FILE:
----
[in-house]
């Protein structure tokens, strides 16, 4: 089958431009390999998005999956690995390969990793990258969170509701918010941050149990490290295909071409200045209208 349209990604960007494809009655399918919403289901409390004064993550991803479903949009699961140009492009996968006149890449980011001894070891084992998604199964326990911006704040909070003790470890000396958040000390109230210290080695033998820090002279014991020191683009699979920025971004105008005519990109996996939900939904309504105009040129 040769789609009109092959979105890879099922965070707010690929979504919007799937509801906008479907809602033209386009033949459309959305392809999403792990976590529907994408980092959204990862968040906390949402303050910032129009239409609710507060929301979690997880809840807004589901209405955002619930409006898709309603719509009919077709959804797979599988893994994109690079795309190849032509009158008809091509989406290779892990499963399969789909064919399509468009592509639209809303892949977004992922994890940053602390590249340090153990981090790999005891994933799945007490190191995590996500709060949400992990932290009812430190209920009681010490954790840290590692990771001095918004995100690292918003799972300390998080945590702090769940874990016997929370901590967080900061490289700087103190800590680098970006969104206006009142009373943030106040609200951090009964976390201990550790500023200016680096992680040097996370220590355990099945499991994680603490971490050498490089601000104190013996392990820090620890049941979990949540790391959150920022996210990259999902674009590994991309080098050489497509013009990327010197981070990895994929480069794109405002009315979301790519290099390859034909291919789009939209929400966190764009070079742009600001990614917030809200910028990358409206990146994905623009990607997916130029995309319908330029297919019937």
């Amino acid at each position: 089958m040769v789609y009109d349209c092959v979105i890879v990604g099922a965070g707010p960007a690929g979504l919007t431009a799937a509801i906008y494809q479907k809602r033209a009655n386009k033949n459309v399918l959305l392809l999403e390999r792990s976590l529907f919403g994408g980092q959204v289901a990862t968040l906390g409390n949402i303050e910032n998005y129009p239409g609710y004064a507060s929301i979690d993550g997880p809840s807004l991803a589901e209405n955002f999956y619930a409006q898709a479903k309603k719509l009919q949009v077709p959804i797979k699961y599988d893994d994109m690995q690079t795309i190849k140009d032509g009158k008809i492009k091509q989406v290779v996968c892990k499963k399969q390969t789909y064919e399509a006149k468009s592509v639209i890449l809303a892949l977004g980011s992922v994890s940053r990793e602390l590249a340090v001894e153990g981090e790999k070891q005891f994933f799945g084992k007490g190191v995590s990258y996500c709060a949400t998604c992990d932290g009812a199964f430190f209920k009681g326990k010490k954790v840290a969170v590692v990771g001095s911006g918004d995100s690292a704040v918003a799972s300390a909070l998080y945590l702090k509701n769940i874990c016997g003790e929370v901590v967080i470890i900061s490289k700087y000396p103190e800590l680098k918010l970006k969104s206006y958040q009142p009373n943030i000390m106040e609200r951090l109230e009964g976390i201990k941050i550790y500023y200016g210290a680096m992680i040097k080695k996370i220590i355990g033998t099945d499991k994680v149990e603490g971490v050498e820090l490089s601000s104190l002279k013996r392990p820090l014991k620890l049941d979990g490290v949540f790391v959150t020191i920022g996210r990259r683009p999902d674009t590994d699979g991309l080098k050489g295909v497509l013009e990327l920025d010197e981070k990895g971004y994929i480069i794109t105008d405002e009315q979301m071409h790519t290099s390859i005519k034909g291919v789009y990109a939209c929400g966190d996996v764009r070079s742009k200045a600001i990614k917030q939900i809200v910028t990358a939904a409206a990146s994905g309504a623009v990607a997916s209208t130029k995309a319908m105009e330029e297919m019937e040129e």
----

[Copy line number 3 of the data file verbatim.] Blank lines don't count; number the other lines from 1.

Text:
């Amino acid at each position: 089958m040769v789609y009109d349209c092959v979105i890879v990604g099922a965070g707010p960007a690929g979504l919007t431009a799937a509801i906008y494809q479907k809602r033209a009655n386009k033949n459309v399918l959305l392809l999403e390999r792990s976590l529907f919403g994408g980092q959204v289901a990862t968040l906390g409390n949402i303050e910032n998005y129009p239409g609710y004064a507060s929301i979690d993550g997880p809840s807004l991803a589901e209405n955002f999956y619930a409006q898709a479903k309603k719509l009919q949009v077709p959804i797979k699961y599988d893994d994109m690995q690079t795309i190849k140009d032509g009158k008809i492009k091509q989406v290779v996968c892990k499963k399969q390969t789909y064919e399509a006149k468009s592509v639209i890449l809303a892949l977004g980011s992922v994890s940053r990793e602390l590249a340090v001894e153990g981090e790999k070891q005891f994933f799945g084992k007490g190191v995590s990258y996500c709060a949400t998604c992990d932290g009812a199964f430190f209920k009681g326990k010490k954790v840290a969170v590692v990771g001095s911006g918004d995100s690292a704040v918003a799972s300390a909070l998080y945590l702090k509701n769940i874990c016997g003790e929370v901590v967080i470890i900061s490289k700087y000396p103190e800590l680098k918010l970006k969104s206006y958040q009142p009373n943030i000390m106040e609200r951090l109230e009964g976390i201990k941050i550790y500023y200016g210290a680096m992680i040097k080695k996370i220590i355990g033998t099945d499991k994680v149990e603490g971490v050498e820090l490089s601000s104190l002279k013996r392990p820090l014991k620890l049941d979990g490290v949540f790391v959150t020191i920022g996210r990259r683009p999902d674009t590994d699979g991309l080098k050489g295909v497509l013009e990327l920025d010197e981070k990895g971004y994929i480069i794109t105008d405002e009315q979301m071409h790519t290099s390859i005519k034909g291919v789009y990109a939209c929400g966190d996996v764009r070079s742009k200045a600001i990614k917030q939900i809200v910028t990358a939904a409206a990146s994905g309504a623009v990607a997916s209208t130029k995309a319908m105009e330029e297919m019937e040129e």